For Drug Growers, Grass Greener On Other Side

Discussion in 'Marijuana News' started by Superjoint, Mar 25, 2001.

  1. By Don Thompson, Associated Press
    Source: Denver Rocky Mountain News

    When 8-year-old Matthew Hunt and his father, William, were shot as they hunted on their own land last fall, it illustrated a growing danger in California. The pair stumbled onto a marijuana garden hidden in a remote El Dorado County section of the Sierra foothills.
    They were wounded by a man police say was hired to guard the patch and about 1,200 harvested marijuana plants. They survived, while their alleged assailant and his purported employer are awaiting an April trial on attempted-murder charges.

    "Right now, we're starting to get into planting season," said U.S. Forest Service spokesman Matt Mathes. "But the most dangerous time is during the fall harvest season."

    In the past few years, pot farms have started popping up in the Sierra foothills and near metropolitan areas such as Los Angeles, said California Department of Justice spokesman Mike Van Winkle.

    What's more, authorities confirmed through drug-transaction records seized last year that California's dangerous and heavily polluting methamphetamine labs are increasingly tied to marijuana production.

    "We saw the Mexican cartels control the large-scale meth labs, and they're using the profits for their marijuana operations," Van Winkle said.

    In October, state and federal authorities arrested 10 people alleged to be members of a Mexican drug cartel growing marijuana in California national forests.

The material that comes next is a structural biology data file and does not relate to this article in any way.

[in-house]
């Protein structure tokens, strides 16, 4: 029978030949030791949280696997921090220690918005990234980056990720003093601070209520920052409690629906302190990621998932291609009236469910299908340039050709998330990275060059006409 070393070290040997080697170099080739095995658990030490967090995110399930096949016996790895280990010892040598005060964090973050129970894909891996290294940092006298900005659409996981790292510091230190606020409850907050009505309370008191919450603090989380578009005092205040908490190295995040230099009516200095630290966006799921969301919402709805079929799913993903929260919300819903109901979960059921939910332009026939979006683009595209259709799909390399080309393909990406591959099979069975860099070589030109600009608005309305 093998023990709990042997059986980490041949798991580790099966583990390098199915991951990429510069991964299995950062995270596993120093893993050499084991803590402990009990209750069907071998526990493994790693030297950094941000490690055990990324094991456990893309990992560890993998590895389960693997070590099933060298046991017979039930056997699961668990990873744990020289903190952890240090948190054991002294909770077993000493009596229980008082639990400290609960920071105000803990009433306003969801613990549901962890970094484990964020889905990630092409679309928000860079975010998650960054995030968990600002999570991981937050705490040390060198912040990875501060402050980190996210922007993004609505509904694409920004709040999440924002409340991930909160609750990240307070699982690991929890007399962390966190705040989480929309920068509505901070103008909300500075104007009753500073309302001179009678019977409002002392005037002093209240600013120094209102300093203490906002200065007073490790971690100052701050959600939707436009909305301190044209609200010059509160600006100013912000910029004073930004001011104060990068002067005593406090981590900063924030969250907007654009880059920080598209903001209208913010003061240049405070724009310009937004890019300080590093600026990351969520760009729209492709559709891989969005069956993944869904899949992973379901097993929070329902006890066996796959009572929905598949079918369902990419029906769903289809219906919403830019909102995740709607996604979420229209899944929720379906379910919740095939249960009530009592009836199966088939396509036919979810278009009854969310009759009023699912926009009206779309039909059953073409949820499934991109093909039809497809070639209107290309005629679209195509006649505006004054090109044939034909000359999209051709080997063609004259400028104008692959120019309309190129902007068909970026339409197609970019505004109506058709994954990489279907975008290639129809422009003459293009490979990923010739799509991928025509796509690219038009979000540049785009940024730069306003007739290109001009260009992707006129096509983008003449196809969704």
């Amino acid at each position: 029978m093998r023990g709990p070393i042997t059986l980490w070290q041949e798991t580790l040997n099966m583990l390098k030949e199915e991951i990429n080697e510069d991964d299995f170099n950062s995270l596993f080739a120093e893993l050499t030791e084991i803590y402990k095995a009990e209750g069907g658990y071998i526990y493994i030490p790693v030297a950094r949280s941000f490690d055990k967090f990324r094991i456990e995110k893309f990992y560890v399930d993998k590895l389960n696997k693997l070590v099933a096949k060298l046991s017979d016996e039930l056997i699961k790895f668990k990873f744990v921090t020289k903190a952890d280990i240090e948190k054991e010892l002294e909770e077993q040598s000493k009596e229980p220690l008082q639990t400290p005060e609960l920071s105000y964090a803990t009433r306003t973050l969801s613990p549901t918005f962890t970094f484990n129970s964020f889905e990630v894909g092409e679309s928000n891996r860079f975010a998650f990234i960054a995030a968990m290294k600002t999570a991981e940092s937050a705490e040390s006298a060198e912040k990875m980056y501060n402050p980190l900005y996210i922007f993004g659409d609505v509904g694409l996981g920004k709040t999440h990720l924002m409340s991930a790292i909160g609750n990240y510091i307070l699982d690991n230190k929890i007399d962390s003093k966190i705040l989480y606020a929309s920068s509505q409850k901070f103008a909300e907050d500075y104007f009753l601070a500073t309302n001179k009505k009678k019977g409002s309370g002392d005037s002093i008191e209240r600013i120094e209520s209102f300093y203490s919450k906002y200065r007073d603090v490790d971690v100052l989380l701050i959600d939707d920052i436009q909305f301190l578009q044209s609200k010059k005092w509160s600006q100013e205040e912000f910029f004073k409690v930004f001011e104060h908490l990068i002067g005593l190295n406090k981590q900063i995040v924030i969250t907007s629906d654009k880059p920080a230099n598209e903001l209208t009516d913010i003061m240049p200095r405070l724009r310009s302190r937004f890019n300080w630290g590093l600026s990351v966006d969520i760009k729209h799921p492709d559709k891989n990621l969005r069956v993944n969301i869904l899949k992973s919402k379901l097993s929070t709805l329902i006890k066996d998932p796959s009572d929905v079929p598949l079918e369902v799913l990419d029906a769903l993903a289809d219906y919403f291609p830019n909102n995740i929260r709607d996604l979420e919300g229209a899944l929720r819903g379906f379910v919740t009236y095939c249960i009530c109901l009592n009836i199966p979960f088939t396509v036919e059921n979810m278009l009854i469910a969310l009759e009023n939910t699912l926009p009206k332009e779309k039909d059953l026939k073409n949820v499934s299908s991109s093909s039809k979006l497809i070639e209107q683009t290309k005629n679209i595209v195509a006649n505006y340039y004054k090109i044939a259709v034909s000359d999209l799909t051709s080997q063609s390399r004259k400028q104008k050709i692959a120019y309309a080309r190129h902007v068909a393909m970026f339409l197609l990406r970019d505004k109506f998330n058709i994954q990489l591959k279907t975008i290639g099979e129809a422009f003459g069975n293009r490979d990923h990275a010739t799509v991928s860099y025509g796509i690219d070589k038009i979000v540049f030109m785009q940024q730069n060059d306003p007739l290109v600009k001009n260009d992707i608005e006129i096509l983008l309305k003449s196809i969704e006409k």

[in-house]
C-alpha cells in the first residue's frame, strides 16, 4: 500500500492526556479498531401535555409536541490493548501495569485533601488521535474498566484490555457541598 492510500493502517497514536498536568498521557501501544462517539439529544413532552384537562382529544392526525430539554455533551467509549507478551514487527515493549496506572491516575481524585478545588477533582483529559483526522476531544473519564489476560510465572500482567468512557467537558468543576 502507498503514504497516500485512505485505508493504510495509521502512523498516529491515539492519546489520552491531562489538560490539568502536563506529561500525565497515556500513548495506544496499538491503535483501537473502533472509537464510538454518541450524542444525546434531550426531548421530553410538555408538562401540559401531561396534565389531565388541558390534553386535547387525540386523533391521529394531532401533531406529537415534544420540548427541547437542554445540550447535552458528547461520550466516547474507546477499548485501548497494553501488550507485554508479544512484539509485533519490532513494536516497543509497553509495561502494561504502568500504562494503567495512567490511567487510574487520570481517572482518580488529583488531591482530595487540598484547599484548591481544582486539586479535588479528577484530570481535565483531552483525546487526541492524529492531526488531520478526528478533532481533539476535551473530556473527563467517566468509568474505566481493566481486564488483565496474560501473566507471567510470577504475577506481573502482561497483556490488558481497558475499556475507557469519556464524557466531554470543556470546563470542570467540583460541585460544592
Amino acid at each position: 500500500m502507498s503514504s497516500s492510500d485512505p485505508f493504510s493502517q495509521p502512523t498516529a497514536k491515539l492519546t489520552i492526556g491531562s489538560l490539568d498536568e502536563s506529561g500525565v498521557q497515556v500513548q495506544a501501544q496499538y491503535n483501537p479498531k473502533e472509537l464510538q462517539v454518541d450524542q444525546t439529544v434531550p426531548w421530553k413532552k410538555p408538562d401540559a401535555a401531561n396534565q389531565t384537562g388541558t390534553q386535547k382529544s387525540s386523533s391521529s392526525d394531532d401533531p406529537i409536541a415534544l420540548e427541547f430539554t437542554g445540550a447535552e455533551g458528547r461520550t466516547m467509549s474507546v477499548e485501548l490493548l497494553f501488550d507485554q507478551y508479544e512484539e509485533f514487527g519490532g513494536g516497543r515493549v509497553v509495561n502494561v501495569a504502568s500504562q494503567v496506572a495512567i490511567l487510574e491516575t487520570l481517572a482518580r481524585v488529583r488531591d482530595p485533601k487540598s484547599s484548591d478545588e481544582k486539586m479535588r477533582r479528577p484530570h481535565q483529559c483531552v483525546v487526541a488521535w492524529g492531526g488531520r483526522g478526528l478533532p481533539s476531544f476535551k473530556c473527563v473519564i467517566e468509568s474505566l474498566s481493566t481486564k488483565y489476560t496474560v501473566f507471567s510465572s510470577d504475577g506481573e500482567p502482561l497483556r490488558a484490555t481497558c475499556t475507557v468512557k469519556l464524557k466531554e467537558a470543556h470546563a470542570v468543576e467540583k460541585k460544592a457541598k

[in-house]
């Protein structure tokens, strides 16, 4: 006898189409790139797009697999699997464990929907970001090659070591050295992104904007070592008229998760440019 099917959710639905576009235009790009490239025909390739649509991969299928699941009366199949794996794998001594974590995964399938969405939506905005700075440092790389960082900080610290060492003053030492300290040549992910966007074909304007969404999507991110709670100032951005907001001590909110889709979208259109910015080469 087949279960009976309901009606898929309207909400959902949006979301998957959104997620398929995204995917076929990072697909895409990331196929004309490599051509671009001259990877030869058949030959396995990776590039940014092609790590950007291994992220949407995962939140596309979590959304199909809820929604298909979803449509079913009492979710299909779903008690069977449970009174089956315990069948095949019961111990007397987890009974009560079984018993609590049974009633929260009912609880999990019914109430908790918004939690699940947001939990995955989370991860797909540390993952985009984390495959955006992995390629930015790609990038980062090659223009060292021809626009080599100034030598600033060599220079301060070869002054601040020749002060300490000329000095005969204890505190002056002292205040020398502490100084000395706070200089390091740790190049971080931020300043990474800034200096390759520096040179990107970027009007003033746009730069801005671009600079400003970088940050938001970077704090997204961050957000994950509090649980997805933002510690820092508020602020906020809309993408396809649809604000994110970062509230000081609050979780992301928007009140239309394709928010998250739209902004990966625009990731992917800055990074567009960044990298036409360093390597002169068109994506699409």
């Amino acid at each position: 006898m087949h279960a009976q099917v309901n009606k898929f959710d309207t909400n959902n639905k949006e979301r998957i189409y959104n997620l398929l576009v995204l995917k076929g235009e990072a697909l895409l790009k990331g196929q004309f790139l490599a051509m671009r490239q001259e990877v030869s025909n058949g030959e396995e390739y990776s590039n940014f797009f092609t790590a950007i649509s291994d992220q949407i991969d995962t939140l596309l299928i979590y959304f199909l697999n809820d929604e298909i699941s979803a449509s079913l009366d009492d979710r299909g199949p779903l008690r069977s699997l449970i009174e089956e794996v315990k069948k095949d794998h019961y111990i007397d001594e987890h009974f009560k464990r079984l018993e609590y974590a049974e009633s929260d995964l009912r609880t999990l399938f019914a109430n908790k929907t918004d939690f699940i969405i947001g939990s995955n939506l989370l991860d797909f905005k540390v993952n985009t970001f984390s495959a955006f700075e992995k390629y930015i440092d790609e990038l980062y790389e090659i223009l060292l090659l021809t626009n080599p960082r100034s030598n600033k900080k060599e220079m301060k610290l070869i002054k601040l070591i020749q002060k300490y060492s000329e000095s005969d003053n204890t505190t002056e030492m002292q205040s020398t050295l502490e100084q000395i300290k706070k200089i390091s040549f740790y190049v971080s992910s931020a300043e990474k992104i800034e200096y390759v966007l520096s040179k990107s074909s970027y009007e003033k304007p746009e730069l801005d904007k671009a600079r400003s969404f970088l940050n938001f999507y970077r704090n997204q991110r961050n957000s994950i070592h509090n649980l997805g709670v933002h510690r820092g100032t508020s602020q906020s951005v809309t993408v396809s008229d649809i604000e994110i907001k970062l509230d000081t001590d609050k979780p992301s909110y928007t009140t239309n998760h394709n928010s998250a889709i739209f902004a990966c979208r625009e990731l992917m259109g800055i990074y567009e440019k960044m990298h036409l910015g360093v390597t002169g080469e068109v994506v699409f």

Drug agents seized drugs with an estimated street value of $200 million.

    As many as eight people tended one San Bernardino National Forest garden outside Los Angeles.

    Mexico-based drug operations that once smuggled marijuana into the United States figured out in recent years that it's easier to simply grow the crop here.

    The crops are often planted in remote areas on public land such as California's national forests, where the number of marijuana plants seized jumped nearly fourfold -- from 22,000 in 1999 to 100,000 last year.

    Most of the sites have armed guards -- particularly during harvest season, when poachers might steal the ripening marijuana.

    "There's where the big threat to public safety comes in," said Mendocino County Sheriff Tony Craver.

    Last year, his teams pulled up 31,583 plants, second only to Kern County, according to the state Justice Department. Statewide, more than 345,000 plants worth $1.3 billion were seized in 263 raids -- but just 16 people were arrested.

    Kern County, north of the greater Los Angeles area, vaulted to the top over the Emerald Triangle counties of Mendocino, Humboldt and Trinity in remote northwestern California after deputies found a 59,000-plant garden in the Sequoia National Forest last year.

    It was the largest pot plot ever discovered in California, accounting for more than one-sixth of the total marijuana seized last year. Police found 40 sleeping bags along with food and other supplies -- but the camp was abandoned.

    Note: In California, they're taking their marijuana operations to remote locales, including private land, national forests.

    Complete Title: For Drug Growers, Grass Greener On Other Side of The Tents

    Source: Denver Rocky Mountain News (CO)
    Author: Don Thompson, Associated Press
    Published: March 23, 2001
    Copyright: 2001 Denver Publishing Co.
    Address: 400 W. Colfax, Denver, CO 80204
    Contact: letters@denver-rmn.com
    Website: http://www.denver-rmn.com/
     

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